Friday, March 8, 2013

Small Press Friday: Amanda Palmer


If Amanda Palmer ruled the world, with some wee assistance from her able consort, NG, I would be a very happy person, indeed. 

I was late to the party, arriving around the time that her EP of Radiohead covers, accompanied by ukelele and voice, was released (it's available here for a dollar). Her offering to let the listener, first, listen to the entirety free, and, second, pay what s/he wished for the recording intrigued me.

Which is how this all ended up on Small Press Friday.

Why, you might ask, Small Press Friday? 

Well, the lesson here is universal, in its own way, and if you think it's "I need a Kickstarter to keep my press afloat, publish my book of poems, promote my album, feel in your need here ______," you've got the wrong end of the stick (and perhaps are not even in the correct wooded area).
Sure, there are lots of things to be cynical about, but Amanda Palmer's passion is not one of them. Her intent, too, draws a bye. One thing to perhaps be cynical about is talent.

Amanda Palmer has it. Do you.

So this week's Small Press Friday assignment is to watch the TED video, above.  For me, it is brilliant, in intent, execution, and, most of all, in heart. It is my understanding it's gone super-viral, and was passed on to me by a friend. And so I pass it on to you.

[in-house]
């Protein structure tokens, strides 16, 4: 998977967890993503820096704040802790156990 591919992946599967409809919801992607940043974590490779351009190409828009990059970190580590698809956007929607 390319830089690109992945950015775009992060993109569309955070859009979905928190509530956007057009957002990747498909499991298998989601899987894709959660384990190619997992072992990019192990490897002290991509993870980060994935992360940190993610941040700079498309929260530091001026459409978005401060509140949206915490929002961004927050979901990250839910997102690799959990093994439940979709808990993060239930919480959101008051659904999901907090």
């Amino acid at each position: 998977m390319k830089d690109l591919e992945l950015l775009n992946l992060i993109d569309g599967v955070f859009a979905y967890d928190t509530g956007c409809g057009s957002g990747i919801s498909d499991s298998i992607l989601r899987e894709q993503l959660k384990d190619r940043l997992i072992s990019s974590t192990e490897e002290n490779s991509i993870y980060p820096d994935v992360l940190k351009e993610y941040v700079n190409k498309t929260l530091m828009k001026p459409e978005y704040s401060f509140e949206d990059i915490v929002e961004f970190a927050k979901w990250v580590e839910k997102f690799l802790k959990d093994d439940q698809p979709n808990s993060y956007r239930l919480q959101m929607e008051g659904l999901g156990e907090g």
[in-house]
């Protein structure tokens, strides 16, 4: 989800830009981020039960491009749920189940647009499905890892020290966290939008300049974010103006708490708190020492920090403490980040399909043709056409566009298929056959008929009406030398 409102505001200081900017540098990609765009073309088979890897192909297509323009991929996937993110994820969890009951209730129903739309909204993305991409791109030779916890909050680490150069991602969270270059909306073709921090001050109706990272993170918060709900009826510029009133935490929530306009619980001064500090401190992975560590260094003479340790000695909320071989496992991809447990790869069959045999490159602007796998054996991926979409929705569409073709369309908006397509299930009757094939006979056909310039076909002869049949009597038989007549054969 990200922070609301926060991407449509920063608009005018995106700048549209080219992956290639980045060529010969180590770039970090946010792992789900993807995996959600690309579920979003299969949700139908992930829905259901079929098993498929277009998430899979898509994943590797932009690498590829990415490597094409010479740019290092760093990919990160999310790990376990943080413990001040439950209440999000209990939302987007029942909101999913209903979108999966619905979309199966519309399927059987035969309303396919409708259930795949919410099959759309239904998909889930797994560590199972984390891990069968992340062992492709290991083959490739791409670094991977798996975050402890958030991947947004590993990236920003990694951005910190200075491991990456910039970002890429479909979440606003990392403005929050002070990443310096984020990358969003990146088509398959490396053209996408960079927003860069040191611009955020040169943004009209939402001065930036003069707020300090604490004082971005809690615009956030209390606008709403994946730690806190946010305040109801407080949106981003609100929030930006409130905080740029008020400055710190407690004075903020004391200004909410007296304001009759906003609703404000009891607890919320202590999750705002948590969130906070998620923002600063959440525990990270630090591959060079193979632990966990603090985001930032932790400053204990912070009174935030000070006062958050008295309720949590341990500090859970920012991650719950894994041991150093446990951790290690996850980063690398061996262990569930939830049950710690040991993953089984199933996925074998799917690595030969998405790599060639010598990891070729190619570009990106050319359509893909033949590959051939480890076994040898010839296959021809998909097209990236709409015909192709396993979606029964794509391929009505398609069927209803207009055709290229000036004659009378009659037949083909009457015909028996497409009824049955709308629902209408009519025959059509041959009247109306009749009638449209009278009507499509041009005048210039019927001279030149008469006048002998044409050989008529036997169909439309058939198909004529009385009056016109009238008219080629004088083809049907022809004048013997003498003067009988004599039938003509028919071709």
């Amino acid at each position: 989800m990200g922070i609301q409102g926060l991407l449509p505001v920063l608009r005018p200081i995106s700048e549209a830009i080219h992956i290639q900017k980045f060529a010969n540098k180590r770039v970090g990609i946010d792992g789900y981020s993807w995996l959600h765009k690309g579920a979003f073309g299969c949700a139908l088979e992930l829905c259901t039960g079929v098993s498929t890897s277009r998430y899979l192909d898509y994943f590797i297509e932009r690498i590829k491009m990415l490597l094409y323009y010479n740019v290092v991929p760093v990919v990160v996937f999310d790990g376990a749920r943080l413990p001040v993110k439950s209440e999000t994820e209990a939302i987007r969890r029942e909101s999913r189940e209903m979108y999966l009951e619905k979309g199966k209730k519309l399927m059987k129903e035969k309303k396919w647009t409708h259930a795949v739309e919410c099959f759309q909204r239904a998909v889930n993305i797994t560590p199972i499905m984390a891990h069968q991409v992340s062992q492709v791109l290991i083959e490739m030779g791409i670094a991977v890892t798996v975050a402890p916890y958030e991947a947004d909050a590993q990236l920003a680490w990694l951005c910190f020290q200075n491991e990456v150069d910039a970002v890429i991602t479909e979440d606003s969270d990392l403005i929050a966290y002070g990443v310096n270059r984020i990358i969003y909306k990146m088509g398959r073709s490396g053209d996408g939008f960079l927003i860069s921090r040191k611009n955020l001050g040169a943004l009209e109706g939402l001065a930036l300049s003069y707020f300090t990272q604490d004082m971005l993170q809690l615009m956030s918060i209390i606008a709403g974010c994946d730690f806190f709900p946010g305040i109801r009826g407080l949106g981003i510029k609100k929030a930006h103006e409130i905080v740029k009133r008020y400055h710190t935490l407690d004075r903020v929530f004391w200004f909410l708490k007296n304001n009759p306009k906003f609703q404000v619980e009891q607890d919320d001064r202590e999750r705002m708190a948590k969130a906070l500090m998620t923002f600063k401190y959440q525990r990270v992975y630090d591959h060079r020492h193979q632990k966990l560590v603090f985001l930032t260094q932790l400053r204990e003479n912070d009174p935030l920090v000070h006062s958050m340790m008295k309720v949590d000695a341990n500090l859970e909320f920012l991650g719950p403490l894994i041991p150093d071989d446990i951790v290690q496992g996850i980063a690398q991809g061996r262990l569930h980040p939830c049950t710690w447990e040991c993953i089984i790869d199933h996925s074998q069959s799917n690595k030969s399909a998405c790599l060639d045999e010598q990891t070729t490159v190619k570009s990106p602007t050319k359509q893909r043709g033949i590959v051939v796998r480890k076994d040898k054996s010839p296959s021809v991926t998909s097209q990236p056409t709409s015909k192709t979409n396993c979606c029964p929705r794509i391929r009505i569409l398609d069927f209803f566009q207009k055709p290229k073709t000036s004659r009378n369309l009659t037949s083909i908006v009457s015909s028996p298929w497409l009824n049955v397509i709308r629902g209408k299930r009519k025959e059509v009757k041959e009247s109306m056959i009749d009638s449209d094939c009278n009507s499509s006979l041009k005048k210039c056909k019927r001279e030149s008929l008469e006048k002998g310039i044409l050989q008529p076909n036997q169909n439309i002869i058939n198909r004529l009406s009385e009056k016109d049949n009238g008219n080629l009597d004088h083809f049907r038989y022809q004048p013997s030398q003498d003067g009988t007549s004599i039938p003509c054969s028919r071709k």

How's that song go - you've gotta have heart?

And for the truly skeptical about Radiohead on ukelele, here you are (this builds, darlings, yes, it is a shaky handheld in the beginning, but all of that will fall away in a mindblowing finale):



Art by Kuniyoshi Utagawa

traveling geese--
the human heart, too
translated by David G. Lanoue


Send a single haiku for the Wednesday Haiku feature. Here's how.

Go to the LitRock web site for a list of all 159 songs


Shawnte said...

That was a fascinating TED Talk. I will be thinking about her video all weekend. It's been years since my one and only small press chapbook has been out of print. In the meantime, I began connecting to a lot of people through live readings.

Now I'm getting invited to do some out of state readings, but I was trying to get a book published first, so I'd have something to "promote" in these other cities.

This makes me reconsider my hesitancy. Maybe I should stop wasting so much time investigating possible presses and just go ahead and visit these places and see what kind of new people and experiences "connect" with me...even if I'm not peddling a new book.

Constance said...

Don, you are so right about the TED talk. I viewed it a few days ago and was quite impressed. She was eloquent and poised. Glad you are making others aware. I'm still trying to decide what to ASK for.

tom said...

Good to see Amanda getting some exposure here. She and Neil have done a fair number of things to bring music and writing and the arts to a broader public. Besides, I like her music. Neil's collaboration with Blackberry on the 12 months of the year is another example. This was done through twitter.

Again thanks for posting this.